The trade in preserved Maori heads

Last updated 00:00 01/01/2009

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The row in France over a preserved Maori head is a legacy of the vast and vile colonial trade in human remains. Anthony Hubbard reports.

It started when Captain Cook's botanist bought a Maori teenager's head in exchange for some second-hand underpants. Joseph Banks haggled in Queen Charlotte Sound with an elderly Maori who had paddled his canoe out to the English explorer's ship, the Endeavour. The man had three heads on board, but was "very jealous of showing them," Banks wrote in his diary. He liked the price but "hesitated much to send the head up," and so Banks insisted he either sell or return the bartered goods. "I enforced my threats by [showing] him a musquet." The man handed over the head and took the price, "a pair of old drawers of very white linen." It was the summer of 1770.

"And so the trade began," says Professor Ngahuia Te Awekotuku in her 2007 book Mau Moko: The World of Maori Tattoo, "with a white man's recycled underwear." Maori became more willing sellers, however, when the white man's muskets fuelled bloody intertribal warfare. "Maori were caught up in an arms race," says former Auckland Museum ethnologist Dave Simmons, "and they had to get guns. And two tattooed heads were easier to get or to make than a shipload of dressed flax or two tonnes of potatoes." Two heads bought one musket: and as the Musket Wars raged, Maori needed more human currency. So the practice arose of tattooing slaves as well as chiefs. "Many a poor slave suffered a horrible fate mokoed only to be murdered for his head," wrote the British head-collector Horatio Gordon Robley in 1896. "At one time forbidden the pride of the noble and the free, the unhappy slave was now forcibly tattooed, and when his scars were healed he was tomahawked, his head dried, and then sold to the ever-ready trader.

"A good-looking slave might be elaborately tattooed, so that as soon as required, his head might pass as that of a distinguished rangatira." There were even stories of slaves being killed to order. Robley cites an anecdote about a chief who went on board ship with several slaves. "Choose which of these heads you like best, and when you come back I will take care to have it dried and ready for your acceptance." Quantities of Maori preserved heads or toi moko found their way into European hands before the British government banned the "disgusting traffic" in 1831. It was a trade from which neither side emerges with glory not the European head-hunters, and not the Maori head-sellers either.

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Hundreds of heads still remain in European and American museums, hospitals, and private collections. New Zealand is trying to get them back, including the one in Rouen which sparked a row between the local mayor, who wanted to return it, and France's minister of arts and culture, who didn't. But more overseas institutions are now prepared to return their toi moko. "If you asked them 20 years ago, most of them would probably have said a flat no," says Te Herekiekie Herewini, who leads Te Papa's repatriation team. "But if you asked them within the last three or four years, there's been a change in the thinking of the museums themselves."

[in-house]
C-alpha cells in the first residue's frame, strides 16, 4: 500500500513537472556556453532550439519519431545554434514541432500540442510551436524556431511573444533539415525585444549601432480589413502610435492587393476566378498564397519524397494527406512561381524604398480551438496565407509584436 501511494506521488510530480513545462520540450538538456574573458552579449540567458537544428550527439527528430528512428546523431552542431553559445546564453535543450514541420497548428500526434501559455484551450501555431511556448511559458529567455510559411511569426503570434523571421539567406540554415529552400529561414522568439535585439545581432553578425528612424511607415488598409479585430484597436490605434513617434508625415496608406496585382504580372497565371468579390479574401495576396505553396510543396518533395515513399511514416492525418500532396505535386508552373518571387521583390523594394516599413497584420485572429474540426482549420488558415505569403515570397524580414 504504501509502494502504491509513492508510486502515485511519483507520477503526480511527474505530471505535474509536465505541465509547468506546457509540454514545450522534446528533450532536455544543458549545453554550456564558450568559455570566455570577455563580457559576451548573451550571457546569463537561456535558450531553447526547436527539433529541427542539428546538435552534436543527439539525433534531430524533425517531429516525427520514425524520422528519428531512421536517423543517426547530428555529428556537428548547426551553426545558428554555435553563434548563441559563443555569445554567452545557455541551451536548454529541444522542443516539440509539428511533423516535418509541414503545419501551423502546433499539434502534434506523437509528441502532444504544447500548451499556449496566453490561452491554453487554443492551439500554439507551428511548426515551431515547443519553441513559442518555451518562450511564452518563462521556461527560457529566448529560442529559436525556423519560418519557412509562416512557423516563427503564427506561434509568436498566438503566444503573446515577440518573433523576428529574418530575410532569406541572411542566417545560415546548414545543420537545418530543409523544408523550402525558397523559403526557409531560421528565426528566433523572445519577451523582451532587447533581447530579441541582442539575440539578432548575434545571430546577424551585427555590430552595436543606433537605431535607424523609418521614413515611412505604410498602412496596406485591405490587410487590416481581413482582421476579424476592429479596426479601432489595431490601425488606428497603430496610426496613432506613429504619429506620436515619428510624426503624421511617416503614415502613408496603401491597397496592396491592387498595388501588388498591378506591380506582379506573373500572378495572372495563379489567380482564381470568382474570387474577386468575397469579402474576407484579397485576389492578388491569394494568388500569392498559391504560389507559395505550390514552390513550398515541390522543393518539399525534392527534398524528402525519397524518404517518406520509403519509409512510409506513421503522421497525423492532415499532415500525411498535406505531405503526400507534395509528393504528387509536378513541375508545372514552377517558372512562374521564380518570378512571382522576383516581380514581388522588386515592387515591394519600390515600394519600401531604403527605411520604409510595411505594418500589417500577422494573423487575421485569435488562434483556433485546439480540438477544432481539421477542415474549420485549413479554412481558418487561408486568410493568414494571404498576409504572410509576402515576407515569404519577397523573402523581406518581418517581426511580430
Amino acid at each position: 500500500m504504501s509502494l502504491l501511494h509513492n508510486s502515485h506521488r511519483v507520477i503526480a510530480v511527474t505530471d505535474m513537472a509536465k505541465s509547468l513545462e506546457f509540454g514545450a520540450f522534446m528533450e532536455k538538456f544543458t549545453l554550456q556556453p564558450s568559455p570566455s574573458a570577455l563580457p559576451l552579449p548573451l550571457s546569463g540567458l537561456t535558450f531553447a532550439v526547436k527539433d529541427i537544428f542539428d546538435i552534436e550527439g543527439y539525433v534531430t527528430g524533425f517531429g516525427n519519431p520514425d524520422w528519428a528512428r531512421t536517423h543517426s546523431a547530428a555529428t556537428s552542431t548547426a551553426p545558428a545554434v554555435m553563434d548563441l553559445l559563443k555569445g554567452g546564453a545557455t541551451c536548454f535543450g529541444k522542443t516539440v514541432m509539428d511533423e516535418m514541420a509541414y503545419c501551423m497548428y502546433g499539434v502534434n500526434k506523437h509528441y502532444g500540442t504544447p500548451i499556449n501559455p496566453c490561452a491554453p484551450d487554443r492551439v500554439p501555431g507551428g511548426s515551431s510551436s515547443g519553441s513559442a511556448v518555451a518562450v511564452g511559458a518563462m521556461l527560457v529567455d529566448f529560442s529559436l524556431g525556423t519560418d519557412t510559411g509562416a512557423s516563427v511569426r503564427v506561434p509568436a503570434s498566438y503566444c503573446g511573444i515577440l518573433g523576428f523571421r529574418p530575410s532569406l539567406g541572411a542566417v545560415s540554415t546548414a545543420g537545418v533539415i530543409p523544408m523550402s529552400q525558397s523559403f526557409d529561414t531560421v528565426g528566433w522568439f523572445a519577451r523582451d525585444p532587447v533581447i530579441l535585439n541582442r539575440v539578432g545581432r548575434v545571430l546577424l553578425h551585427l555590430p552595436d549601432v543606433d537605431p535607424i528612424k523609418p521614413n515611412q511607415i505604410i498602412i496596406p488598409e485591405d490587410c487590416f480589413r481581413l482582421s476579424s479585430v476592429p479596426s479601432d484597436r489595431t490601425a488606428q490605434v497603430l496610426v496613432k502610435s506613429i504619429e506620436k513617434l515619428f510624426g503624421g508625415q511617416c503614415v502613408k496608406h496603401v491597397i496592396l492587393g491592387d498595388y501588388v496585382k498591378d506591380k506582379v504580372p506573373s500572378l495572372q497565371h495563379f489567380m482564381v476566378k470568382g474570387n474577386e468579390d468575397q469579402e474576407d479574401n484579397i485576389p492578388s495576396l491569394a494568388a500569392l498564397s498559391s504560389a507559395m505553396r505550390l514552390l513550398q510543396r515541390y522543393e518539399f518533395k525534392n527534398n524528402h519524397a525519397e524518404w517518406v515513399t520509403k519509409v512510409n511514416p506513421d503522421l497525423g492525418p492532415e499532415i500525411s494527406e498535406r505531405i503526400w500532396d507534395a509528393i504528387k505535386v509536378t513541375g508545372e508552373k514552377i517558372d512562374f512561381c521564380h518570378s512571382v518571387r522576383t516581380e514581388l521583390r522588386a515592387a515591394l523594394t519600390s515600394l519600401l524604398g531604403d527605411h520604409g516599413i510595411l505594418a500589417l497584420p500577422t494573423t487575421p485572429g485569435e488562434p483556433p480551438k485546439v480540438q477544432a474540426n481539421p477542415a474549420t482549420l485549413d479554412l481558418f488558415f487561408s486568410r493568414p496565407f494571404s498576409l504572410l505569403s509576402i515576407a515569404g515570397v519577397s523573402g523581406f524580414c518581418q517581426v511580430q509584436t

Since 1987, some 68 toi moko have been brought back, a third of them in the last year. They now lie in two special wahi tapu at Te Papa along with a dozen others already in the museum's possession. The heads are in cool vaults in "acid-free boxes lined with polythene packaging material," Te Papa says. Very few people, none of them journalists, are allowed to see these sacred objects.

Nowadays even the idea of a preserved head might seem repulsive; the photos of them have a peculiar aura of horror. Traded heads were typically cut off below the jawline, the brains and eyes removed and the eyelids sewn together, the lips cut off and the teeth exposed. They were dried in the sun and over fires. The result was a hollow head which a hand could fit into, a kind of grisly human puppet. And yet the moko is often an artistic masterpiece.

A terrible image, above, shows Robley sitting with his harvest of heads displayed on a wall behind him. This was apparently an advertising poster: Robley wanted to sell the heads because he was broke. Today, the collector, a former British Army officer who fought in the New Zealand wars, might seem like some ancestor of Auschwitz, an emblem of colonial atrocity.

In fact, says Simmons, he was not as bad as many suppose.

"According to Maori scuttlebutt put it that way they reckon it was robbery, he'd taken all the heads in his collection. Well, he hadn't. All the heads in his collection were heads he had picked up in England he actually rescued a hell of a lot." In his book Moko; or Maori Tattooing, Robley denounced the traffic in heads as "gruesome," "sordid" and replete with "abominations", a trade that was "repulsive to [Maori] instincts and which they only adopted as a desperate measure to preserve their tribes from annihilation." In the early 20th century, Robley tried to sell his collection to the New Zealand government. But "Sir James Carroll and Apirana Ngata, who were ministers at the time, said New Zealand was not in the business of buying the ancestors," says Simmons.